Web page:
MarketMinder’s View: Thursday’s big story: According to officials from China’s Commerce Ministry, the US and China have agreed to phase out some tariffs should they reach a “phase-one deal.” That claim is spurring further optimism the “trade war” is de-escalating, boosting sentiment. But, as noted here, these announcements are light on details and American negotiators have yet to confirm such an arrangement is part of the talks. There is also no assurance US-China trade talks will yield an actual agreement. So we would suggest not getting overly optimistic about a grand deal coming to pass soon. Regardless, while rolling back duties would be a positive—one less barrier for businesses to deal with—trade levies also aren’t the economic scourge headlines have bemoaned over the past year, with threatened and enacted tariffs amounting to just 0.4% of world GDP. For more, see our 8/7/2019 commentary, “Checking In on Tariffs’ Trade Impact.”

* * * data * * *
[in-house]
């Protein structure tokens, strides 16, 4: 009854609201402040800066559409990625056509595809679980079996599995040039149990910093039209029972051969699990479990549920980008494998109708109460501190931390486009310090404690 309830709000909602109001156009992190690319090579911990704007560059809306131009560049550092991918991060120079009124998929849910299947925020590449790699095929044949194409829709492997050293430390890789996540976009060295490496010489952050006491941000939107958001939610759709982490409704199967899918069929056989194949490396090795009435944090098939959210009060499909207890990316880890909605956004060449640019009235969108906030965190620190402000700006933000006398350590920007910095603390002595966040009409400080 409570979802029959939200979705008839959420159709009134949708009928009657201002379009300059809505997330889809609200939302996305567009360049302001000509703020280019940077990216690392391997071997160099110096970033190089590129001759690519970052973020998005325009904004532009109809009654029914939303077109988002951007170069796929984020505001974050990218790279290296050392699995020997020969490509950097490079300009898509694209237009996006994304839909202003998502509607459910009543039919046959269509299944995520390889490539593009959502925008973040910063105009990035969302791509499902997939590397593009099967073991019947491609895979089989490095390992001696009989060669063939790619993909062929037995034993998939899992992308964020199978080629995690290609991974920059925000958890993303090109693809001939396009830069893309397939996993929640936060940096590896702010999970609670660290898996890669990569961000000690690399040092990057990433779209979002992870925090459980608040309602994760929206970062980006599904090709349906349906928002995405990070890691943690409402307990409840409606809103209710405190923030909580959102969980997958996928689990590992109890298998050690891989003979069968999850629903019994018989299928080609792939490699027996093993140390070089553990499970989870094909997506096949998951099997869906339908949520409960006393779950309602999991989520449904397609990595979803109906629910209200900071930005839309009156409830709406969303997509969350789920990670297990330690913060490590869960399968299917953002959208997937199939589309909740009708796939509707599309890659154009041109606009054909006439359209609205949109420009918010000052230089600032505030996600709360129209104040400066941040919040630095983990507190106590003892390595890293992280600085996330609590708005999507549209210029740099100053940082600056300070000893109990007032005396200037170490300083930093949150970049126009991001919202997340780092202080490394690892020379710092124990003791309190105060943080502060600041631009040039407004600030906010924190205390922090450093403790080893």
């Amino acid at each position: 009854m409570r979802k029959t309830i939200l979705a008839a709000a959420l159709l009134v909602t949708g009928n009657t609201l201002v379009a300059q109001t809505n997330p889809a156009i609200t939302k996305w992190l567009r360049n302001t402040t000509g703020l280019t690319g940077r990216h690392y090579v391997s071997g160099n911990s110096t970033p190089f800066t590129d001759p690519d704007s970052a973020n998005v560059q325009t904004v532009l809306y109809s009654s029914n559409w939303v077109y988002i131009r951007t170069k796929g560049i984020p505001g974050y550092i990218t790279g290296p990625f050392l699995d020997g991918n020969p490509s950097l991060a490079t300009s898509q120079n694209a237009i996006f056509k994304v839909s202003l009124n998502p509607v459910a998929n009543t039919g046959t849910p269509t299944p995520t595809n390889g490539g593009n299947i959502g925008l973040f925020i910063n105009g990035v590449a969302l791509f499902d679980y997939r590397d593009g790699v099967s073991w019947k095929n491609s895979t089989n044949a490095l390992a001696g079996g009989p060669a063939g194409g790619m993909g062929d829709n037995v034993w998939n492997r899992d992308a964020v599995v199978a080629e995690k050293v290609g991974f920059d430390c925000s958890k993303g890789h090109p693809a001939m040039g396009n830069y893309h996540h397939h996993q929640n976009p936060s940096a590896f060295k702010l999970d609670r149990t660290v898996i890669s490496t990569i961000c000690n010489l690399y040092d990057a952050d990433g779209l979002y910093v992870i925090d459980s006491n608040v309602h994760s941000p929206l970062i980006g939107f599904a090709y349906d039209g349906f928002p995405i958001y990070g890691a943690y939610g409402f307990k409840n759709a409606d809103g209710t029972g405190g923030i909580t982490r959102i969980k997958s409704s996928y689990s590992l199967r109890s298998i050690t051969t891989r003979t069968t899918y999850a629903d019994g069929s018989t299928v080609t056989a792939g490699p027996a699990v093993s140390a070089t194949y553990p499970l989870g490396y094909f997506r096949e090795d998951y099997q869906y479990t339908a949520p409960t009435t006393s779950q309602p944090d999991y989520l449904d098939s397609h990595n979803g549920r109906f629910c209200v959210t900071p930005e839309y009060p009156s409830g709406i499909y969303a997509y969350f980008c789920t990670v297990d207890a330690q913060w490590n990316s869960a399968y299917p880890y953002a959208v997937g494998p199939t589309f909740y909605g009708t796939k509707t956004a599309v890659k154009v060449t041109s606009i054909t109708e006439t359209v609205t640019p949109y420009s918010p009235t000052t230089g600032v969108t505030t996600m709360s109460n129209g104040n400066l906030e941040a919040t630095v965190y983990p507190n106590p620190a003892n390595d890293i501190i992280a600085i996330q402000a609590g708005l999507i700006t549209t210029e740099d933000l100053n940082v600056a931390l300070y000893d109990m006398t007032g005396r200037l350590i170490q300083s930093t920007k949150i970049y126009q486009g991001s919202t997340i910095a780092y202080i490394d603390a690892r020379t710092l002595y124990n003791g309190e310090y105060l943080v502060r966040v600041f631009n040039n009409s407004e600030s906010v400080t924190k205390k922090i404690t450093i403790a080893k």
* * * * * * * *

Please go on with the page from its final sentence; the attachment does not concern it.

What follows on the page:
MarketMinder’s View: In today’s episode of “Bond Markets Can Also Be Volatile,” we go to Europe, where 10-year sovereign debt yields for several countries have returned to positive territory. “The move in European sovereign debt markets reflects fresh optimism on the state of the regional economy as trade tensions between the U.S. and China have cooled, the chances of the U.K. leaving the bloc without a deal have ebbed and the ECBs latest easing moves.” We aren’t convinced those given reasons for optimism are as causal as this makes it seem—after all, the ECB restarted long-term bond buying, which should lower rates, in theory. In our view, the likelier culprit is simply a sentiment wiggle—the same force that drove rates so far below zero in the first place. It seems to us perhaps it is starting to dawn on investors that Europe’s economic reality has been—and remains—far better than most appreciated. While headwinds persist (e.g., global manufacturing weakness and counterproductive monetary policy), the gap between expectations and reality is sizable in Europe. That is reason to be bullish, in our view.